Q: What is Lacan’s “mirror stage” theory?

A: The “mirror stage” is, according to Lacan, a stage of psychological development in which a child recognizes himself or herself in the mirror and becomes conscious of selfhood.  Lacan maintained that this stage occurs sometime before the child is 18 months old and it is the first time the child recognizes that he or she is separate from others.  It begins the process of developing an identity distinct from others and yet, at the same time, dependent on the images of others to determine itself.  This stage also marks the end of psychological development; from this point forward, the individual will primarily use language to form identity.

Tags: jacques lacan, mirror stage

Q: In what ways did Lacan build on Freudian theory?

A: Lacan took a number of Freud’s theories and developed them further to explore their meaning as relating to human behavior and identity.  For example, Lacan’s theory of the “mirror stage” built on Freud’s notion of the id and the ego.   In this “mirror stage,” a child discovers the separate “I” and “other”; in other words, the child can finally recognize a sense of boundary lines between the self and other.  At this stage the child recognizes, for the first time, that he or she is actually an individual and not just a body reliant on others for everything.  Lacan also built on Freud’s ideas about sexuality and unconscious desire. Freud made the claim that dreams are like riddles that, when solved, disclose the truth about the individual’s unconscious desires that are always a reflection of the desires of others; Lacan went on to argue that desire is always dependent on others.  More specifically, when it comes to sexual desires, Freud highlighted the importance of sexuality and sexual behavior as an indicator of unconscious desires; Lacan further theorized sexuality to suggest that people must be taught and are always learning what to desire.  We might think, for instance, of advertisements and how they tap into this idea that desire is actually constructed outside of individuals, rather than just emerging organically from inside of them.  Advertisers can convince viewers to desire a particular kind of car, brand of clothes, or type of food.  Another major theory that Lacan revised is Freud’s Oedipal complex.  Freud’s Oedipus complex theory describes one of the psychosexual stages of a child called the “phallic stage,” usually between ages 3 and 5.  According to Freud, the child develops anger for the father and a desire to replace his father because of a desire for his mother.  Lacan imagines that the child acquires an obsession with trying to discover what the mother wants and tries to be the fulfillment of that desire.  Ultimately, however, the child comes to recognize that the external force of the “Law”—embodied by the father figure—actually influences that maternal desire and the child identifies himself or herself with a larger “cultural collective,” rather than the limited world of the mother’s desire.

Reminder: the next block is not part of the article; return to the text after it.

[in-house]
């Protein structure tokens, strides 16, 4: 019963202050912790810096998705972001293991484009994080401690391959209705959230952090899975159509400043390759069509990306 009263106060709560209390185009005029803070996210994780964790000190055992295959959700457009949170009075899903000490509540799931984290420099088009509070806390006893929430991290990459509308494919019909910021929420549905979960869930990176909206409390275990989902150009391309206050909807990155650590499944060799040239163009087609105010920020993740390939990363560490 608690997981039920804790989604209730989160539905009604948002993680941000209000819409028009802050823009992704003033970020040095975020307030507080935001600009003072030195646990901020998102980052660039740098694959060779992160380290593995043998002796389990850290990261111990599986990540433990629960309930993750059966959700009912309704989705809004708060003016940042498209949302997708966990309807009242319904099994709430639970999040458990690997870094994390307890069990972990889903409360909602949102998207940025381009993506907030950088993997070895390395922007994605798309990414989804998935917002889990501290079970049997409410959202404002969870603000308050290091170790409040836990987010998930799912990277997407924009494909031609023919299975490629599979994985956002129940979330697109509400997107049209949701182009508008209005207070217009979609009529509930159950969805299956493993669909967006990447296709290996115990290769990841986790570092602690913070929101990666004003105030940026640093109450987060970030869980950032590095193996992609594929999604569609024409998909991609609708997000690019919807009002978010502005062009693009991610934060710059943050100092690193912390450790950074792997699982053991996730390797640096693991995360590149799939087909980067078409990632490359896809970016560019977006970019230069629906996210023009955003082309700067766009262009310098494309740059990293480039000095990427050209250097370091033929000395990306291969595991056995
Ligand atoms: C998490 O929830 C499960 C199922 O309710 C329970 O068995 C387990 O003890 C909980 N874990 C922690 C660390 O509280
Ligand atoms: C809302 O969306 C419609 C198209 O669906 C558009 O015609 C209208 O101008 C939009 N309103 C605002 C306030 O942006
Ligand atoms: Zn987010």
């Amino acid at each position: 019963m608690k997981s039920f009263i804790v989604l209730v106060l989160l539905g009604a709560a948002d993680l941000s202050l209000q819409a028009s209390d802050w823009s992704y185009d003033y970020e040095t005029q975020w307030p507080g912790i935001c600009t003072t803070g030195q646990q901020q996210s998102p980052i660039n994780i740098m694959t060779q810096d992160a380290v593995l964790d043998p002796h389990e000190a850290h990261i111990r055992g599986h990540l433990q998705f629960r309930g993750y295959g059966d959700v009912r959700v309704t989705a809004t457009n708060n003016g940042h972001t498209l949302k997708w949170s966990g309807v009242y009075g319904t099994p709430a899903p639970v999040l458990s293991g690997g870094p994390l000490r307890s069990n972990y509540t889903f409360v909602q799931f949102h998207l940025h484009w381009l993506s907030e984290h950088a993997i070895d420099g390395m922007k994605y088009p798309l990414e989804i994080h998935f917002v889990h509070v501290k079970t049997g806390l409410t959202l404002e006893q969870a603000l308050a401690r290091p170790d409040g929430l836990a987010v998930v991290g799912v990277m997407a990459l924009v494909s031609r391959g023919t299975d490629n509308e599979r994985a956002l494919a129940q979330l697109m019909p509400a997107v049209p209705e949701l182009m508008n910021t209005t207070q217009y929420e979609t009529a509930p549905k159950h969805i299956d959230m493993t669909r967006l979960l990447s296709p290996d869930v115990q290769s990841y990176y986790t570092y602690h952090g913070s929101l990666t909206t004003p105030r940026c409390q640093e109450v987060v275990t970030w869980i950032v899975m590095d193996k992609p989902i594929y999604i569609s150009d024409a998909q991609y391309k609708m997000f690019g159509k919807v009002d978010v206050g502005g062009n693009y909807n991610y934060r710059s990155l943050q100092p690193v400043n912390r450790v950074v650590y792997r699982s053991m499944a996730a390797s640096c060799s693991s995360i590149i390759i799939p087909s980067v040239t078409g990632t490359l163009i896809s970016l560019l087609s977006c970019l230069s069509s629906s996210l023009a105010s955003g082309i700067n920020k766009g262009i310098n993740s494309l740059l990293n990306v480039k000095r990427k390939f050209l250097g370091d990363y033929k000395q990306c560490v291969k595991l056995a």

Tags: jacques lacan, psychoanalytical criticism, Sigmund Freud

Q: What is Jacques Lacan’s mirror stage theory?

A: In psychoanalytic theory, the mirror stage is, according to Lacan, a stage of human psychological development in which a child identifies his or her image for the first time and thus comes to understand his or her self as a whole body with a distinct identity. Lacan maintained that this stage occurs sometime before the child is 18 months old, and that this stage marks the first time the child recognizes that he or she is separate from others. According to Lacan, this stage initiates an understanding of the ego as a unified self in social interaction with others. Thus, the mirror stage begins the process of developing an identity that is distinct from others and yet, at the same time, an identity that is dependent on images of others in determining itself. From this point in his or her development, the individual enters the symbolic order—which, according to Lacan, is the realm of social interaction in which language is the medium through which identity is further developed.